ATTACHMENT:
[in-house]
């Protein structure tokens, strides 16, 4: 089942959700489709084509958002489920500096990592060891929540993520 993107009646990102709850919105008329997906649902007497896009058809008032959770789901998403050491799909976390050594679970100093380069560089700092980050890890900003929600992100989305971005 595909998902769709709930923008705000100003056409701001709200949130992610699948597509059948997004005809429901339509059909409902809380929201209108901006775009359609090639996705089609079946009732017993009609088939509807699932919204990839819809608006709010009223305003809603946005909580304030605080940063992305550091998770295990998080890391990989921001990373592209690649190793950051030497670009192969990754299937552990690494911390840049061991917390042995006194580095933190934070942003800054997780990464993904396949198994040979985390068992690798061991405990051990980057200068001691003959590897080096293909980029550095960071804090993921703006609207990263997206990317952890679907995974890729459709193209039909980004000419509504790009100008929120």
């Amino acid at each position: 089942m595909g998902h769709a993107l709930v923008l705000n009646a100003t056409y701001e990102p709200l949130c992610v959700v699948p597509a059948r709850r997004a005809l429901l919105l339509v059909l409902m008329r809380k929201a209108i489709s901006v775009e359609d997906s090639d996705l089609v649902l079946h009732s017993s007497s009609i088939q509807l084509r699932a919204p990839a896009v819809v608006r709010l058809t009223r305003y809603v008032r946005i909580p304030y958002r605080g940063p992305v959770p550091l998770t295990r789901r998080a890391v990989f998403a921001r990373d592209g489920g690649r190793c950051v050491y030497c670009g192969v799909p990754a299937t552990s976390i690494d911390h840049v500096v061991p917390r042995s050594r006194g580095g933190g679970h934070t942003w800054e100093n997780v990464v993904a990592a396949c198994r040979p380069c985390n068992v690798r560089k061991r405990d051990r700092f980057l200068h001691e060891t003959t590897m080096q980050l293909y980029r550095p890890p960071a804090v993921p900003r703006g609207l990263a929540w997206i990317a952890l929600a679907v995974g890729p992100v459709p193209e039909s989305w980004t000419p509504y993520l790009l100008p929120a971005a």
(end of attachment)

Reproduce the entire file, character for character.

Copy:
[in-house]
């Protein structure tokens, strides 16, 4: 089942959700489709084509958002489920500096990592060891929540993520 993107009646990102709850919105008329997906649902007497896009058809008032959770789901998403050491799909976390050594679970100093380069560089700092980050890890900003929600992100989305971005 595909998902769709709930923008705000100003056409701001709200949130992610699948597509059948997004005809429901339509059909409902809380929201209108901006775009359609090639996705089609079946009732017993009609088939509807699932919204990839819809608006709010009223305003809603946005909580304030605080940063992305550091998770295990998080890391990989921001990373592209690649190793950051030497670009192969990754299937552990690494911390840049061991917390042995006194580095933190934070942003800054997780990464993904396949198994040979985390068992690798061991405990051990980057200068001691003959590897080096293909980029550095960071804090993921703006609207990263997206990317952890679907995974890729459709193209039909980004000419509504790009100008929120």
């Amino acid at each position: 089942m595909g998902h769709a993107l709930v923008l705000n009646a100003t056409y701001e990102p709200l949130c992610v959700v699948p597509a059948r709850r997004a005809l429901l919105l339509v059909l409902m008329r809380k929201a209108i489709s901006v775009e359609d997906s090639d996705l089609v649902l079946h009732s017993s007497s009609i088939q509807l084509r699932a919204p990839a896009v819809v608006r709010l058809t009223r305003y809603v008032r946005i909580p304030y958002r605080g940063p992305v959770p550091l998770t295990r789901r998080a890391v990989f998403a921001r990373d592209g489920g690649r190793c950051v050491y030497c670009g192969v799909p990754a299937t552990s976390i690494d911390h840049v500096v061991p917390r042995s050594r006194g580095g933190g679970h934070t942003w800054e100093n997780v990464v993904a990592a396949c198994r040979p380069c985390n068992v690798r560089k061991r405990d051990r700092f980057l200068h001691e060891t003959t590897m080096q980050l293909y980029r550095p890890p960071a804090v993921p900003r703006g609207l990263a929540w997206i990317a952890l929600a679907v995974g890729p992100v459709p193209e039909s989305w980004t000419p509504y993520l790009l100008p929120a971005a």